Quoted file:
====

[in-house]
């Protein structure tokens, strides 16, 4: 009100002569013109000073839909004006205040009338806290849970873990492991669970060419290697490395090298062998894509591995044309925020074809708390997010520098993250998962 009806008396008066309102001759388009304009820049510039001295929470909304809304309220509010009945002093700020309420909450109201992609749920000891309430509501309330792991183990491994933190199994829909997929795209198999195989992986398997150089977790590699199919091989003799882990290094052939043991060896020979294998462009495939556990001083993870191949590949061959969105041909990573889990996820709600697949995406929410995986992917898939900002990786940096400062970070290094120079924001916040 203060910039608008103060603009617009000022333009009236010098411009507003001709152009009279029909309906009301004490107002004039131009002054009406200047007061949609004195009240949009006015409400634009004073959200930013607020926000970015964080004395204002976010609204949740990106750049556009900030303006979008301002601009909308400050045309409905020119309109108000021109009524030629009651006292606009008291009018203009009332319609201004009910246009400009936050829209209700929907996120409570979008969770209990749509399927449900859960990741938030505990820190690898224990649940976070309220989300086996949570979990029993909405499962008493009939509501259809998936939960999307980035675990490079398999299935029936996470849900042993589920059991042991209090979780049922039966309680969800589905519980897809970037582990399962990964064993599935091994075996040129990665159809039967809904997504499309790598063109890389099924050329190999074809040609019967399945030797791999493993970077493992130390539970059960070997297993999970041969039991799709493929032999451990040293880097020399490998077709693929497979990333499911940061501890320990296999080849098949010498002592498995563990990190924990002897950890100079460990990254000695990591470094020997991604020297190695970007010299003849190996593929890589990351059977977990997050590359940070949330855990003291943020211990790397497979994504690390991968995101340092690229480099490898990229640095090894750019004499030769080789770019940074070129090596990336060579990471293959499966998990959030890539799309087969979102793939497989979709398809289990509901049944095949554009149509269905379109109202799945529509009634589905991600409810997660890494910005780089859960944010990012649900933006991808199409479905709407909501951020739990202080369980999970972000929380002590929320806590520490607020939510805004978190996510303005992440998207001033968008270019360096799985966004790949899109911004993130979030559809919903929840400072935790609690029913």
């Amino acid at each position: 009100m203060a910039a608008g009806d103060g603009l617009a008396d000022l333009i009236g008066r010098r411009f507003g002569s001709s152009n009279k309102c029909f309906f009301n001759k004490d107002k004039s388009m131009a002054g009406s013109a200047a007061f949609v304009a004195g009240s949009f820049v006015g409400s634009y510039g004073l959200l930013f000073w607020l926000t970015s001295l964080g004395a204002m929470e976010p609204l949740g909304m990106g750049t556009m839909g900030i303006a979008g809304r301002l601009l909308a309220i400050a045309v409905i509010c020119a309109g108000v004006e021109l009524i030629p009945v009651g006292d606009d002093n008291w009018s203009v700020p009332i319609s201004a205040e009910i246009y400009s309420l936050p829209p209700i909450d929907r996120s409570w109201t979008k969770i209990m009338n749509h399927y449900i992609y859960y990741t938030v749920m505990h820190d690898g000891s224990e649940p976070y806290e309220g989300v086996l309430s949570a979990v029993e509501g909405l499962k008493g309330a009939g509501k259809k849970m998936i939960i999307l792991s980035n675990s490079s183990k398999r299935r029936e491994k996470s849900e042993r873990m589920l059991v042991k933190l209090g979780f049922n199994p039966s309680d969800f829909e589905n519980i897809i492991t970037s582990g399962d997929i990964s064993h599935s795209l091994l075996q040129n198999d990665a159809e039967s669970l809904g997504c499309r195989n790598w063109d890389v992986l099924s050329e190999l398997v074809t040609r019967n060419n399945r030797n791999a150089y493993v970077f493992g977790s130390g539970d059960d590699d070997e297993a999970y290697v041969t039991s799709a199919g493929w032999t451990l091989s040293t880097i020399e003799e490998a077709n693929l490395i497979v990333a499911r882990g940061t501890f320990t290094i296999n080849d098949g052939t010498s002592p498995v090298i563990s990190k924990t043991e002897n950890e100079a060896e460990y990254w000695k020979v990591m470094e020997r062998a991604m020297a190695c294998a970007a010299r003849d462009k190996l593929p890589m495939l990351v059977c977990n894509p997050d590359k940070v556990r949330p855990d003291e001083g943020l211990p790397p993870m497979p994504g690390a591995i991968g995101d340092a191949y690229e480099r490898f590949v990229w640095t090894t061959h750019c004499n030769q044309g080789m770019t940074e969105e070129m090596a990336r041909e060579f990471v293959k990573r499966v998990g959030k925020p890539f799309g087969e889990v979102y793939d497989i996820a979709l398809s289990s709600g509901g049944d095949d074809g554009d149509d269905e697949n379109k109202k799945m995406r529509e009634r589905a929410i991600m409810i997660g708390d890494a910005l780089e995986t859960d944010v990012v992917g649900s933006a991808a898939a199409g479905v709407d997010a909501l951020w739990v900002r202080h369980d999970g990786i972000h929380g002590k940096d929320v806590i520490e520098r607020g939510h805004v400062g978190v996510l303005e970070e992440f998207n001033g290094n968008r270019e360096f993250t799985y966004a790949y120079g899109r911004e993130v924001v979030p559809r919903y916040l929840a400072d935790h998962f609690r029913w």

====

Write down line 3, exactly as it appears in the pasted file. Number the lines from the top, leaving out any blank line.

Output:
């Amino acid at each position: 009100m203060a910039a608008g009806d103060g603009l617009a008396d000022l333009i009236g008066r010098r411009f507003g002569s001709s152009n009279k309102c029909f309906f009301n001759k004490d107002k004039s388009m131009a002054g009406s013109a200047a007061f949609v304009a004195g009240s949009f820049v006015g409400s634009y510039g004073l959200l930013f000073w607020l926000t970015s001295l964080g004395a204002m929470e976010p609204l949740g909304m990106g750049t556009m839909g900030i303006a979008g809304r301002l601009l909308a309220i400050a045309v409905i509010c020119a309109g108000v004006e021109l009524i030629p009945v009651g006292d606009d002093n008291w009018s203009v700020p009332i319609s201004a205040e009910i246009y400009s309420l936050p829209p209700i909450d929907r996120s409570w109201t979008k969770i209990m009338n749509h399927y449900i992609y859960y990741t938030v749920m505990h820190d690898g000891s224990e649940p976070y806290e309220g989300v086996l309430s949570a979990v029993e509501g909405l499962k008493g309330a009939g509501k259809k849970m998936i939960i999307l792991s980035n675990s490079s183990k398999r299935r029936e491994k996470s849900e042993r873990m589920l059991v042991k933190l209090g979780f049922n199994p039966s309680d969800f829909e589905n519980i897809i492991t970037s582990g399962d997929i990964s064993h599935s795209l091994l075996q040129n198999d990665a159809e039967s669970l809904g997504c499309r195989n790598w063109d890389v992986l099924s050329e190999l398997v074809t040609r019967n060419n399945r030797n791999a150089y493993v970077f493992g977790s130390g539970d059960d590699d070997e297993a999970y290697v041969t039991s799709a199919g493929w032999t451990l091989s040293t880097i020399e003799e490998a077709n693929l490395i497979v990333a499911r882990g940061t501890f320990t290094i296999n080849d098949g052939t010498s002592p498995v090298i563990s990190k924990t043991e002897n950890e100079a060896e460990y990254w000695k020979v990591m470094e020997r062998a991604m020297a190695c294998a970007a010299r003849d462009k190996l593929p890589m495939l990351v059977c977990n894509p997050d590359k940070v556990r949330p855990d003291e001083g943020l211990p790397p993870m497979p994504g690390a591995i991968g995101d340092a191949y690229e480099r490898f590949v990229w640095t090894t061959h750019c004499n030769q044309g080789m770019t940074e969105e070129m090596a990336r041909e060579f990471v293959k990573r499966v998990g959030k925020p890539f799309g087969e889990v979102y793939d497989i996820a979709l398809s289990s709600g509901g049944d095949d074809g554009d149509d269905e697949n379109k109202k799945m995406r529509e009634r589905a929410i991600m409810i997660g708390d890494a910005l780089e995986t859960d944010v990012v992917g649900s933006a991808a898939a199409g479905v709407d997010a909501l951020w739990v900002r202080h369980d999970g990786i972000h929380g002590k940096d929320v806590i520490e520098r607020g939510h805004v400062g978190v996510l303005e970070e992440f998207n001033g290094n968008r270019e360096f993250t799985y966004a790949y120079g899109r911004e993130v924001v979030p559809r919903y916040l929840a400072d935790h998962f609690r029913w």